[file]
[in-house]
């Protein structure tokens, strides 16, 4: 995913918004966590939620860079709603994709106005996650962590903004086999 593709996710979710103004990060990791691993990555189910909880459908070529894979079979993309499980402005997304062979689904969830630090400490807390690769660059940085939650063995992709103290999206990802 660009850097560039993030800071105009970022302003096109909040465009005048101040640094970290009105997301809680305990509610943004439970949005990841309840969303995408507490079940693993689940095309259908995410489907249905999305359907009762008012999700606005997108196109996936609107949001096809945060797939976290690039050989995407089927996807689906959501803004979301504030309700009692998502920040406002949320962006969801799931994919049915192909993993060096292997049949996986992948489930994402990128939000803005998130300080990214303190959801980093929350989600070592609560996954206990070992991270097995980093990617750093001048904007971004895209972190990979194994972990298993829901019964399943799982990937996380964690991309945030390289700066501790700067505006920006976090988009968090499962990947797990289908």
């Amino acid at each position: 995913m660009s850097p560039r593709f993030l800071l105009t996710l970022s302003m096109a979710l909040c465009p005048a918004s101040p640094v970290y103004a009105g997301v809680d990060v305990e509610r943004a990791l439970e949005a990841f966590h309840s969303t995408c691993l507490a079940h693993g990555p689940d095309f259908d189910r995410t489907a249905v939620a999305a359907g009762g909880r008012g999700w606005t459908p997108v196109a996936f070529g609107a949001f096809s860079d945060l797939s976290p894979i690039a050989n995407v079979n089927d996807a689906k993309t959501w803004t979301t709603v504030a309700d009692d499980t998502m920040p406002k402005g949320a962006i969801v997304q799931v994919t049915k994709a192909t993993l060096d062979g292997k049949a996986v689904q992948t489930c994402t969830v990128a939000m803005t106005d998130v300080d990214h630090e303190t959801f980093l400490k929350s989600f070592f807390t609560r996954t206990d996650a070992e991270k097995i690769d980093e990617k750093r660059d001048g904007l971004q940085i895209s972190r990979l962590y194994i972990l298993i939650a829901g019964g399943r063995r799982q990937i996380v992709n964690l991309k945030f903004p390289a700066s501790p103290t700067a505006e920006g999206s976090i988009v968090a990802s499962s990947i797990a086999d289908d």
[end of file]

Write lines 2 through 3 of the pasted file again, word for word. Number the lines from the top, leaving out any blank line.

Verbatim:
């Protein structure tokens, strides 16, 4: 995913918004966590939620860079709603994709106005996650962590903004086999 593709996710979710103004990060990791691993990555189910909880459908070529894979079979993309499980402005997304062979689904969830630090400490807390690769660059940085939650063995992709103290999206990802 660009850097560039993030800071105009970022302003096109909040465009005048101040640094970290009105997301809680305990509610943004439970949005990841309840969303995408507490079940693993689940095309259908995410489907249905999305359907009762008012999700606005997108196109996936609107949001096809945060797939976290690039050989995407089927996807689906959501803004979301504030309700009692998502920040406002949320962006969801799931994919049915192909993993060096292997049949996986992948489930994402990128939000803005998130300080990214303190959801980093929350989600070592609560996954206990070992991270097995980093990617750093001048904007971004895209972190990979194994972990298993829901019964399943799982990937996380964690991309945030390289700066501790700067505006920006976090988009968090499962990947797990289908």
């Amino acid at each position: 995913m660009s850097p560039r593709f993030l800071l105009t996710l970022s302003m096109a979710l909040c465009p005048a918004s101040p640094v970290y103004a009105g997301v809680d990060v305990e509610r943004a990791l439970e949005a990841f966590h309840s969303t995408c691993l507490a079940h693993g990555p689940d095309f259908d189910r995410t489907a249905v939620a999305a359907g009762g909880r008012g999700w606005t459908p997108v196109a996936f070529g609107a949001f096809s860079d945060l797939s976290p894979i690039a050989n995407v079979n089927d996807a689906k993309t959501w803004t979301t709603v504030a309700d009692d499980t998502m920040p406002k402005g949320a962006i969801v997304q799931v994919t049915k994709a192909t993993l060096d062979g292997k049949a996986v689904q992948t489930c994402t969830v990128a939000m803005t106005d998130v300080d990214h630090e303190t959801f980093l400490k929350s989600f070592f807390t609560r996954t206990d996650a070992e991270k097995i690769d980093e990617k750093r660059d001048g904007l971004q940085i895209s972190r990979l962590y194994i972990l298993i939650a829901g019964g399943r063995r799982q990937i996380v992709n964690l991309k945030f903004p390289a700066s501790p103290t700067a505006e920006g999206s976090i988009v968090a990802s499962s990947i797990a086999d289908d």